law, including: identity theft, government data mining and electronic
surveillance law, the Foreign Intelligence Surveillance Act,
intelligence sharing, RFID tags, GPS, spyware, web bugs, and more.
Information Privacy Law, Second Edition, builds a cohesive foundation
for an exciting course in this rapidly evolving area of law.


"Privacy & Human Rights 2006: An International Survey of Privacy Laws
and Developments" (EPIC 2007). Price: $75.

This annual report by EPIC and Privacy International provides an
overview of key privacy topics and reviews the state of privacy in over
75 countries around the world. The report outlines legal protections,
new challenges, and important issues and events relating to privacy.
Privacy & Human Rights 2006 is the most comprehensive report on privacy
and data protection ever published.


"The Public Voice WSIS Sourcebook: Perspectives on the World Summit on
the Information Society" (EPIC 2004). Price: $40.

This resource promotes a dialogue on the issues, the outcomes, and the
process of the World Summit on the Information Society (WSIS). This
reference guide provides the official UN documents, regional and
issue-oriented perspectives, and recommendations and proposals for
future action, as well as a useful list of resources and contacts for
individuals and organizations that wish to become more involved in the
WSIS process.


"The Privacy Law Sourcebook 2004: United States Law, International Law,
and Recent Developments," Marc Rotenberg, editor (EPIC 2005). Price:

The Privacy Law Sourcebook, which has been called the "Physician's Desk
Reference" of the privacy world, is the leading resource for students,
attorneys, researchers, and journalists interested in pursuing privacy
law in the United States and around the world. It includes the full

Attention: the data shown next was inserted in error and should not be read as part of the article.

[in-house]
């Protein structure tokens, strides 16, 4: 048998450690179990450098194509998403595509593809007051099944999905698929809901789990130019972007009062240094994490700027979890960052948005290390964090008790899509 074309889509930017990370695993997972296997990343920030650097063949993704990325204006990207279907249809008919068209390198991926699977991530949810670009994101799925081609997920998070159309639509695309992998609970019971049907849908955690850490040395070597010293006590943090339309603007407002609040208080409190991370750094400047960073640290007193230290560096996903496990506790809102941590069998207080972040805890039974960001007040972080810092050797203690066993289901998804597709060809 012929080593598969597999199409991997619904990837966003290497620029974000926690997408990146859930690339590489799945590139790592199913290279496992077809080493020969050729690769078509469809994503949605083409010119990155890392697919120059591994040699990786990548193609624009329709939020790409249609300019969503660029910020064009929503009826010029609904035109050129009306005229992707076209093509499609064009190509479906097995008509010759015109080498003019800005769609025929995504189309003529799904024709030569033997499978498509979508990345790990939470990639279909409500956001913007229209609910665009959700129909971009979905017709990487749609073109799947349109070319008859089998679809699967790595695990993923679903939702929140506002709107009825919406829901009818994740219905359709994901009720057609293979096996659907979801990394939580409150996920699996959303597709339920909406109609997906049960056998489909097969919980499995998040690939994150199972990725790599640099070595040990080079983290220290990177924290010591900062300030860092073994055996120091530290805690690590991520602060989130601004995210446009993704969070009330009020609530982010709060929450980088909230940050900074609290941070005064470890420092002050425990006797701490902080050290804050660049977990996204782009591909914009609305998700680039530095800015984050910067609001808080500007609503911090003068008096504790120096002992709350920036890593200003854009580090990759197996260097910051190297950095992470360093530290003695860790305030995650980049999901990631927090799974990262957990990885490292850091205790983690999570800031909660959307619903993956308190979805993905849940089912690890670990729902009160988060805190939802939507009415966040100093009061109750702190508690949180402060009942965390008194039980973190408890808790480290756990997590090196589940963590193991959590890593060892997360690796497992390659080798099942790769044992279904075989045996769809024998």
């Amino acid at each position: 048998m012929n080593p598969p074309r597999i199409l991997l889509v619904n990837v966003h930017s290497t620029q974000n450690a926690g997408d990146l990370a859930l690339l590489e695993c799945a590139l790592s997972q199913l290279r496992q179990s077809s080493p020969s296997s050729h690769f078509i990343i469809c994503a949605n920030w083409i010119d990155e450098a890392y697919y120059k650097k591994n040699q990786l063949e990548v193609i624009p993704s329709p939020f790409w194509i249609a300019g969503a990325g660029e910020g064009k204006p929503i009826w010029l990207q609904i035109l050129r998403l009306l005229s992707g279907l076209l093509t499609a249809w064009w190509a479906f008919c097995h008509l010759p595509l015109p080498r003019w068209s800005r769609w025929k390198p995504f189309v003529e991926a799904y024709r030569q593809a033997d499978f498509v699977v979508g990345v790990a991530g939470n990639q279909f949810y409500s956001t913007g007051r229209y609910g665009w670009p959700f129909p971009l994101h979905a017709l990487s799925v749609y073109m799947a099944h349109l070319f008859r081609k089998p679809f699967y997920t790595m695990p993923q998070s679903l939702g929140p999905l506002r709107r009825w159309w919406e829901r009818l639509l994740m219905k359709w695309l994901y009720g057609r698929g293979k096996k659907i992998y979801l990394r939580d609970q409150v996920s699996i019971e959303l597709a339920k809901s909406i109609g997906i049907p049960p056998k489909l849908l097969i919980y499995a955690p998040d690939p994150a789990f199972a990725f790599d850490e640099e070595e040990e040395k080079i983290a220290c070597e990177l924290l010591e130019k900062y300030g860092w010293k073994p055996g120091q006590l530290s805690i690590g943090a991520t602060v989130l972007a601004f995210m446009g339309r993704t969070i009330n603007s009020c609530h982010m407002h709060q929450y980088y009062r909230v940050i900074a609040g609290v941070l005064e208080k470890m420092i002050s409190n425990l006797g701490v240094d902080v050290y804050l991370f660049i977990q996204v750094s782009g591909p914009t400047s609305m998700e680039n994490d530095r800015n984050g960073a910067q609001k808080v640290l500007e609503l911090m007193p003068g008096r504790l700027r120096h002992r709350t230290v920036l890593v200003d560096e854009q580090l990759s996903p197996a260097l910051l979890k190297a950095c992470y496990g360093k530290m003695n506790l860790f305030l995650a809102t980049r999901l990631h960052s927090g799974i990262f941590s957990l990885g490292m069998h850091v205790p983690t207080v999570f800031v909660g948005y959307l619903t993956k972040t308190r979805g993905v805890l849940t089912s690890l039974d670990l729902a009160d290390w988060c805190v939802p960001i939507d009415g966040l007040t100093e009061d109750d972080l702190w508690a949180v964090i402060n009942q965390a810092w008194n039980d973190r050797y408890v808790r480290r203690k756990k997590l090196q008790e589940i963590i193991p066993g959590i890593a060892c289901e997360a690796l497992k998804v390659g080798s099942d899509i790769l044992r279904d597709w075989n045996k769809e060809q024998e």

texts of major privacy laws and directives such as the Fair Credit
Reporting Act, the Privacy Act, and the OECD Privacy Guidelines, as
well as an up-to-date section on recent developments. New materials
include the APEC Privacy Framework, the Video Voyeurism Prevention Act,
and the CAN-SPAM Act.


"Filters and Freedom 2.0: Free Speech Perspectives on Internet Content
Controls" (EPIC 2001). Price: $20.

A collection of essays, studies, and critiques of Internet content
filtering. These papers are instrumental in explaining why filtering
threatens free expression.


EPIC publications and other books on privacy, open government, free
expression, crypto and governance can be ordered at:

EPIC Bookstore


EPIC also publishes EPIC FOIA Notes, which provides brief summaries of
interesting documents obtained from government agencies under the
Freedom of Information Act.

Subscribe to EPIC FOIA Notes at:

[8] Upcoming Conferences and Events

"Broadband Networks and Smart Grid at the Crossroad Between ICT &
Energy." Columbia Business School, New York, New York, 3 December 2010.
For More Information:

"Computers, Privacy, and Data Protection Conference European Data
Protection: In Good Health?" Brussels, Belgium, 25-28 January 2011. For
More Information:

"The Tenth Workshop on Economics of Information Security." The George
Mason University, 14-15 June 2011. For More Information:

"Computers, Freedom, and Privacy 2011." Georgetown Law Center,
Washington D.C., 14-16 June 2011. For More Information:

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About EPIC

The Electronic Privacy Information Center is a public interest research
center in Washington, DC. It was established in 1994 to focus public
attention on emerging privacy issues such as the Clipper Chip, the
Digital Telephony proposal, national ID cards, medical record privacy,
and the collection and sale of personal information. EPIC publishes the